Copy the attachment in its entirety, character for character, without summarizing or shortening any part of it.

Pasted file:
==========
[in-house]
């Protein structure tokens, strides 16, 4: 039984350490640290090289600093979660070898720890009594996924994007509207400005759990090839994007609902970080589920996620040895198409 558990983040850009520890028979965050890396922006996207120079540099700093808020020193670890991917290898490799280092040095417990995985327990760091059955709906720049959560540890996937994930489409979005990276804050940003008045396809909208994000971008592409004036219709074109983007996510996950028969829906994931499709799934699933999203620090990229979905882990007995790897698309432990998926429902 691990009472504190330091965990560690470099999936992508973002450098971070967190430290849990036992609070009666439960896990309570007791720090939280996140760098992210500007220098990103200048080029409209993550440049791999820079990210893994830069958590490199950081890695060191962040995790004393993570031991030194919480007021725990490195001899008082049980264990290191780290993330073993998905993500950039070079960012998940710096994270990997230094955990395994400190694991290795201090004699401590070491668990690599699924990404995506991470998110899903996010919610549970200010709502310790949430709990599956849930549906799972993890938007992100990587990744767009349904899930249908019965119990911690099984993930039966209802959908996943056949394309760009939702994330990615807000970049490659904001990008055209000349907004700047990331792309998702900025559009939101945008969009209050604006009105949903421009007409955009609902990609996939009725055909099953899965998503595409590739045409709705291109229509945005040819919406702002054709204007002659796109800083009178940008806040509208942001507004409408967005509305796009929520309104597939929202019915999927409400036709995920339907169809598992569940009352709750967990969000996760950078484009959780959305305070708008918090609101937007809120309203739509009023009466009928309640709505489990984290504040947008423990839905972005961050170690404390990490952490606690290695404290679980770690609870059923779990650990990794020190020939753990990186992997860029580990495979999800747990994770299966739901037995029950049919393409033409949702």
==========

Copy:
[in-house]
């Protein structure tokens, strides 16, 4: 039984350490640290090289600093979660070898720890009594996924994007509207400005759990090839994007609902970080589920996620040895198409 558990983040850009520890028979965050890396922006996207120079540099700093808020020193670890991917290898490799280092040095417990995985327990760091059955709906720049959560540890996937994930489409979005990276804050940003008045396809909208994000971008592409004036219709074109983007996510996950028969829906994931499709799934699933999203620090990229979905882990007995790897698309432990998926429902 691990009472504190330091965990560690470099999936992508973002450098971070967190430290849990036992609070009666439960896990309570007791720090939280996140760098992210500007220098990103200048080029409209993550440049791999820079990210893994830069958590490199950081890695060191962040995790004393993570031991030194919480007021725990490195001899008082049980264990290191780290993330073993998905993500950039070079960012998940710096994270990997230094955990395994400190694991290795201090004699401590070491668990690599699924990404995506991470998110899903996010919610549970200010709502310790949430709990599956849930549906799972993890938007992100990587990744767009349904899930249908019965119990911690099984993930039966209802959908996943056949394309760009939702994330990615807000970049490659904001990008055209000349907004700047990331792309998702900025559009939101945008969009209050604006009105949903421009007409955009609902990609996939009725055909099953899965998503595409590739045409709705291109229509945005040819919406702002054709204007002659796109800083009178940008806040509208942001507004409408967005509305796009929520309104597939929202019915999927409400036709995920339907169809598992569940009352709750967990969000996760950078484009959780959305305070708008918090609101937007809120309203739509009023009466009928309640709505489990984290504040947008423990839905972005961050170690404390990490952490606690290695404290679980770690609870059923779990650990990794020190020939753990990186992997860029580990495979999800747990994770299966739901037995029950049919393409033409949702």